Objective: The routine offer of an HIV test during patient–provider encounters is gaining momentum within HIV treatment and prevention programmes. This review examined the operational implementation of provider-initiated testing and counselling (PITC) programmes in sub-Saharan Africa.
Design and methods: PUBMED, EMBASE, Global Health, COCHRANE Library and JSTOR databases were searched systematically for articles published in English between January 2000 and November 2010. Grey literature was explored through the websites of international and nongovernmental organizations. Eligibility of studies was based on predetermined criteria applied during independent screening by two researchers.
Results: We retained 44 studies out of 5088 references screened. PITC polices have been effective at identifying large numbers of previously undiagnosed individuals. However, the translation of policy guidance into practice has had mixed results, and in several studies of routine programmes the proportion of patients offered an HIV test was disappointingly low. There were wide variations in the rates of acceptance of the test and poor linkage of those testing positive to follow-up assessments and antiretroviral treatment. The challenges encountered encompass a range of areas from logistics, to data systems, human resources and management, reflecting some of the weaknesses of health systems in the region.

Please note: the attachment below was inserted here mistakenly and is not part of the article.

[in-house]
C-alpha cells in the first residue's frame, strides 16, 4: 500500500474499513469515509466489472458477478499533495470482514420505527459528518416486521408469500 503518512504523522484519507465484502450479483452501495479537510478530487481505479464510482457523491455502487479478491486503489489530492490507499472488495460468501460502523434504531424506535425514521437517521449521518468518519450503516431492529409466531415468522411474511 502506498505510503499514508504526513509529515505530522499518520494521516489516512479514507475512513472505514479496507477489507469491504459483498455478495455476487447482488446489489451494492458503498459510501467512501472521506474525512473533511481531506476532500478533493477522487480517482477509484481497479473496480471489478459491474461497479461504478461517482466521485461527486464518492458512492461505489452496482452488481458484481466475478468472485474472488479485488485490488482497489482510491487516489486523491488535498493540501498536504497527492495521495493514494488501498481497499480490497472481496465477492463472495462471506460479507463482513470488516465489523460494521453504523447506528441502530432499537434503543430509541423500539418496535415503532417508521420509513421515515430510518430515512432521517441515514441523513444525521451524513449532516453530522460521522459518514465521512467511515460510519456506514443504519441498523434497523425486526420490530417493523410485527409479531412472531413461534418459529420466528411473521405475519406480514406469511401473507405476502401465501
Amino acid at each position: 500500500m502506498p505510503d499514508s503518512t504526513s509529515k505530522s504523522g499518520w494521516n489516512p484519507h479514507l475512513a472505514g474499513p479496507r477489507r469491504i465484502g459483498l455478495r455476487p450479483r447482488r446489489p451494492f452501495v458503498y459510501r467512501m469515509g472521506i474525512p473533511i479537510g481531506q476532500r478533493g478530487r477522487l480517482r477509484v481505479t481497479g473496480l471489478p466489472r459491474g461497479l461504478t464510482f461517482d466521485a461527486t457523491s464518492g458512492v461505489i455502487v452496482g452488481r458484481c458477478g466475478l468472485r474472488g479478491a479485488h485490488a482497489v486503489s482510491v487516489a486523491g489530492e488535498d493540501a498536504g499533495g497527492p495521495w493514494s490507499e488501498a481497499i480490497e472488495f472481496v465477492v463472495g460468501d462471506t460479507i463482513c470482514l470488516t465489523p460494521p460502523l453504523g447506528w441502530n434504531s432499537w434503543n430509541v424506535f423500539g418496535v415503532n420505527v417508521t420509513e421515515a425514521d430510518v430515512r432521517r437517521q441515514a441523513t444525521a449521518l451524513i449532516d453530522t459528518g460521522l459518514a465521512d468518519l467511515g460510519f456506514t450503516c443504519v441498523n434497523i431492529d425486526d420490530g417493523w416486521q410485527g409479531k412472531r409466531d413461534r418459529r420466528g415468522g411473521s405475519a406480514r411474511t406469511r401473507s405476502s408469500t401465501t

Conclusions: The widespread adoption of PITC provides an unprecedented opportunity for identifying HIV-positive individuals who are already in contact with health services and should be accompanied by measures aimed at strengthening health systems and fostering the normalization of HIV at community level. The resources and effort needed to do this successfully should not be underestimated.
aLondon School of Hygiene and Tropical Medicine, Keppel Street, London, UK
bBarcelona Centre for International Health Research (CRESIB, Hospital Clínic-Universitat de Barcelona), Barcelona, Spain
cMwanza Intervention Trials Unit, National Institute for Medical Research, Mwanza, Tanzania
dInstitute for Global Health, University of Southern California, Los Angeles, California, USA
eInstitute of Tropical and Infectious Diseases, University of Nairobi, College of Health Sciences, Nairobi, Kenya.
Correspondence to Maria Roura, CRESIB, C/Rosselló, 132, 4th floor, 08036 Barcelona, Spain. Tel: +34 932 275 400; fax: +34 932 279 853; e-mail: email@example.com,firstname.lastname@example.org
Received 20 June, 2012
Revised 2 October, 2012
Accepted 12 October, 2012
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